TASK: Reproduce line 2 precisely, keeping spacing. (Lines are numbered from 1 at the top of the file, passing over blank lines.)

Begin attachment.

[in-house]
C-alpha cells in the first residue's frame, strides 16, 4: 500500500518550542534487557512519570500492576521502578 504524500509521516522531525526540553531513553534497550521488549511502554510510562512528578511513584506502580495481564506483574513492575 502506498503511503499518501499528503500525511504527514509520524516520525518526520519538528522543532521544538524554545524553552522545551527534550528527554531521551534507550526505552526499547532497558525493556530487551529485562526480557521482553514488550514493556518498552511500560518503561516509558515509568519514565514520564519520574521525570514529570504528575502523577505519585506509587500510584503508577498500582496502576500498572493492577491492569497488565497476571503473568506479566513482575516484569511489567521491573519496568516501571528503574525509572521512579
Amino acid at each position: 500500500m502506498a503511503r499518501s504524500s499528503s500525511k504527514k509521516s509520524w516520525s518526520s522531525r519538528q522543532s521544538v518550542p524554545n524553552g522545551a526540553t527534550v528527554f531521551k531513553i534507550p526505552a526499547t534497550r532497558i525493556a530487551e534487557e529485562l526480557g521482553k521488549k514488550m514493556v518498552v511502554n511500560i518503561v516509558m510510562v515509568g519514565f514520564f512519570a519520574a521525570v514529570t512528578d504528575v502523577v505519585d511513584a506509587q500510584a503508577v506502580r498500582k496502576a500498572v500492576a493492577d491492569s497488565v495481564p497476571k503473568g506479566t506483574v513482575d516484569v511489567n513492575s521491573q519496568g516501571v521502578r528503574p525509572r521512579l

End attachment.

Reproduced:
C-alpha cells in the first residue's frame, strides 16, 4: 500500500518550542534487557512519570500492576521502578 504524500509521516522531525526540553531513553534497550521488549511502554510510562512528578511513584506502580495481564506483574513492575 502506498503511503499518501499528503500525511504527514509520524516520525518526520519538528522543532521544538524554545524553552522545551527534550528527554531521551534507550526505552526499547532497558525493556530487551529485562526480557521482553514488550514493556518498552511500560518503561516509558515509568519514565514520564519520574521525570514529570504528575502523577505519585506509587500510584503508577498500582496502576500498572493492577491492569497488565497476571503473568506479566513482575516484569511489567521491573519496568516501571528503574525509572521512579